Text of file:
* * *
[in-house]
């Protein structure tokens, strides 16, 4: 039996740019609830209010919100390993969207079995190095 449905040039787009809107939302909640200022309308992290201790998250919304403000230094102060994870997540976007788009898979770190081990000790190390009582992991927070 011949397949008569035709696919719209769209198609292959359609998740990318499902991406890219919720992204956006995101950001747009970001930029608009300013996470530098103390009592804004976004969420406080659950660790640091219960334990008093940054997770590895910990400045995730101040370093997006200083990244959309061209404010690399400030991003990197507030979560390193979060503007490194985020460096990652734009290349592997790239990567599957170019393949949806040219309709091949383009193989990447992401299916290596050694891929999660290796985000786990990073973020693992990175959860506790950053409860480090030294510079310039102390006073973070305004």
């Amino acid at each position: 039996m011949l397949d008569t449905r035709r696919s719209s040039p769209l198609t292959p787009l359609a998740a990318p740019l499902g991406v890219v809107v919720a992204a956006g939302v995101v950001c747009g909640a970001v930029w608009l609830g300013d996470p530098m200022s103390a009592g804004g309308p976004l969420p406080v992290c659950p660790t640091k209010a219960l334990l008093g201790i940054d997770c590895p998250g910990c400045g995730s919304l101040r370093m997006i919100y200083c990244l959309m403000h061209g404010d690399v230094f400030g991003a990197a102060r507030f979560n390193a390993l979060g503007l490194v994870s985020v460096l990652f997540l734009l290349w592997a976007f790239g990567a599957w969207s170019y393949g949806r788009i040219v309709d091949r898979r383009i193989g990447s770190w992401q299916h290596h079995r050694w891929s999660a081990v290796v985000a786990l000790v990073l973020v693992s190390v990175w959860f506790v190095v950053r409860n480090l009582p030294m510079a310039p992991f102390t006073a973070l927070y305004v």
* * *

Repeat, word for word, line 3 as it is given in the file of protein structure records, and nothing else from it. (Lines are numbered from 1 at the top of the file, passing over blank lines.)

């Amino acid at each position: 039996m011949l397949d008569t449905r035709r696919s719209s040039p769209l198609t292959p787009l359609a998740a990318p740019l499902g991406v890219v809107v919720a992204a956006g939302v995101v950001c747009g909640a970001v930029w608009l609830g300013d996470p530098m200022s103390a009592g804004g309308p976004l969420p406080v992290c659950p660790t640091k209010a219960l334990l008093g201790i940054d997770c590895p998250g910990c400045g995730s919304l101040r370093m997006i919100y200083c990244l959309m403000h061209g404010d690399v230094f400030g991003a990197a102060r507030f979560n390193a390993l979060g503007l490194v994870s985020v460096l990652f997540l734009l290349w592997a976007f790239g990567a599957w969207s170019y393949g949806r788009i040219v309709d091949r898979r383009i193989g990447s770190w992401q299916h290596h079995r050694w891929s999660a081990v290796v985000a786990l000790v990073l973020v693992s190390v990175w959860f506790v190095v950053r409860n480090l009582p030294m510079a310039p992991f102390t006073a973070l927070y305004v």